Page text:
Naples:life,death &
                Miracle contact: Jeff Matthews

  © Jeff Matthews       entry Sept 2012,     revised,Catalan Atlas added, May 2014

Catalan Expansion in the Mediterranean

This is a summary and review of the essay, "Catalan Expansion in the Mediterranean" (original Italian title: L'espansione catalana nell'Mediterraneo) by Alberto Boscolo. It appeared in I Catalani in Sardegna [The Catalans in Sardinia], a book of essays edited by Jordi Carbonell and Francesco Manconi, published jointly in 1984 by the Consiglio regionale della Sardegna and the Generalitat de Catalunya. I have added the image of the Crown of Aragon at the top of the text as well as the graphic paragraph markers; they are taken from the Catalan Atlas, discussed in a special box inserted midway in the article.

The Crown of Aragon at its greatest expanse
(c. 1445) includes the Kingdom of Naples.

Alberto Boscolo (Cagliari, 1920-Rome, 1987) was an historian and scholar specializing in the history of medieval Sardinia. This essay in a volume dedicated to Sardinia makes it sound as if the focus is more on Sardinia than it really is. It is really an exposition of how important the maritime state, the Crown of Aragon, was in the Mediterranean world of the Late Middle Ages (1200-1500), a period in which the Mediterranean was really "the whole world" for many people in Europe, North Africa, and the Middle East.

Many people have never heard of the "Crown of Aragon" though they may be familiar with historical near-synonyms such as Catalonia, Barcelona, and the Aragonese dynasty, and they certainly know of, even if only generally, the famous Italian maritime republics, i.e., the city-states of Venice, Genoa and Pisa (we can overlook Amalfi, the fourth historical Maritime republic because it was important largely before the year 1200). The maritime republics competed for commercial markets throughout the Mediterranean and often waged war against one another. Yet, one of the greatest competitors was not one of those republics, but rather the Crown of Aragon, whose commercial activities and territory stretched from Catalonia (the capital of which was/is Barcelona to the Balearic Islands (Majorca, Minorca, Ibiza and Formentera), to the large islands of Corsica, Sardinia and Sicily and then the entire mainland kingdom of Naples and all the way to Athens; it included, as well, many commercial centers along the coast of North Africa and important sites in the Middle East. Boscolo's essay is an account of the complicated rivalries among the Crown of Aragon, Genoa, and Venice (and occasionally Pisa) to dominate commerce in the Mediterranean, all set against monumental events between 1200 and 1500 such as the "Reconquest" (thus making possible the modern nation-state of Spain), (2) the fall of Constantinople and the Byzantine Empire in 1452, and the discovery of the New World. [See also Eleanor's Falcon, Kritarchs & the Crown of Aragon.]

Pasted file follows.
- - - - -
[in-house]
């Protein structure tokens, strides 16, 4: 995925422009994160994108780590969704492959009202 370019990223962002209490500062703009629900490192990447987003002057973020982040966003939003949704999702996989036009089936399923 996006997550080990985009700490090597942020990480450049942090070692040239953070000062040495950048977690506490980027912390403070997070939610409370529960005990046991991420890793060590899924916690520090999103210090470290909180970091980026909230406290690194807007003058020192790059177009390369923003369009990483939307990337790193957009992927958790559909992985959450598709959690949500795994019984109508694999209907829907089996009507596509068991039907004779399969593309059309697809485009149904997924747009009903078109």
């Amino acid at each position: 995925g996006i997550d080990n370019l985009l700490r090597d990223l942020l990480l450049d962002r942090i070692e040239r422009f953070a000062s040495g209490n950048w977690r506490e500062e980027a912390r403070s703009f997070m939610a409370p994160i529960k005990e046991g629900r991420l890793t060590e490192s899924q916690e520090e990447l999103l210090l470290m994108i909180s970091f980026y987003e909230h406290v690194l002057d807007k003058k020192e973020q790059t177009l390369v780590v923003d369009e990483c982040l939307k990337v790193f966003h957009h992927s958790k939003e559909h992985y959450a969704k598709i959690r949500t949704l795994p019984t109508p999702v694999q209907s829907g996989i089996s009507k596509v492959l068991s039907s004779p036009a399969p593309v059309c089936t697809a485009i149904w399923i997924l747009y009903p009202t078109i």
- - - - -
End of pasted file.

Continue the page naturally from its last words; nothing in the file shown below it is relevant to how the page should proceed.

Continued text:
Boscolo sets the stage with,

We emphasize that the union of Catalonia and Aragon under a single sovereign, which occurred in 1137...was a confederation rather than an actual joining of two peoples since both parties retained their individual traditions, laws and customs. The Aragonese were dominated by a feudal noble class with agrarian and military interests, dedicating themselves to war against the Arabs and to settling and repopulating former Muslim territories taken during the Reconquest. The Catalans were dominated by a merchant class interested in expanding their influence along coastal areas.

The Catalans expanded along the coast, and their Aragonese allies were quite happy to have them do so since that expansion served as a balance to the power of Castile, expanding to the south at the expense of Muslim territories. Aragon-Catalonia had a fine fleet in the 1200s and did well financially. You thus had in Catalonia the development of a merchant middle class, which led over time to expansion in the Mediterranean into markets in the east and the development of the so-called "Island Route" or "Spice Route.

In the second decade of the 1200s, this Catalan middle class suggested to the sovereign, James I of Aragon ("the Conqueror) (1208-1276), that he should take the Balearic Islands; that happened between 1229 and 1235 at the expense of the Arabs. That began the expansion of the Crown of Aragon; from that point, historians, including Boscolo, use the terms Catalan, Catalonian, Aragonese and Catalan-Aragonese interchangeably to refer to the maritime state known as the Crown of Aragon. Taking the Balearics was not just an economic move; it was primarily a war against Arab forces on Mallorca. They were threatening the Catalan coasts, and King James is also remembered in Spanish history for his contribution to the Reconquest. Possessing the islands did not yet open the way for new markets, but it did show off the aggressive, new Catalan sea power. Further expansion took place as a result of the event known as the Sicilan Vespers, in which the Aragonese took all of Sicily from the Angevin-French (which eventually led to the Aragonese conquest of the entire Kingdom of Naples).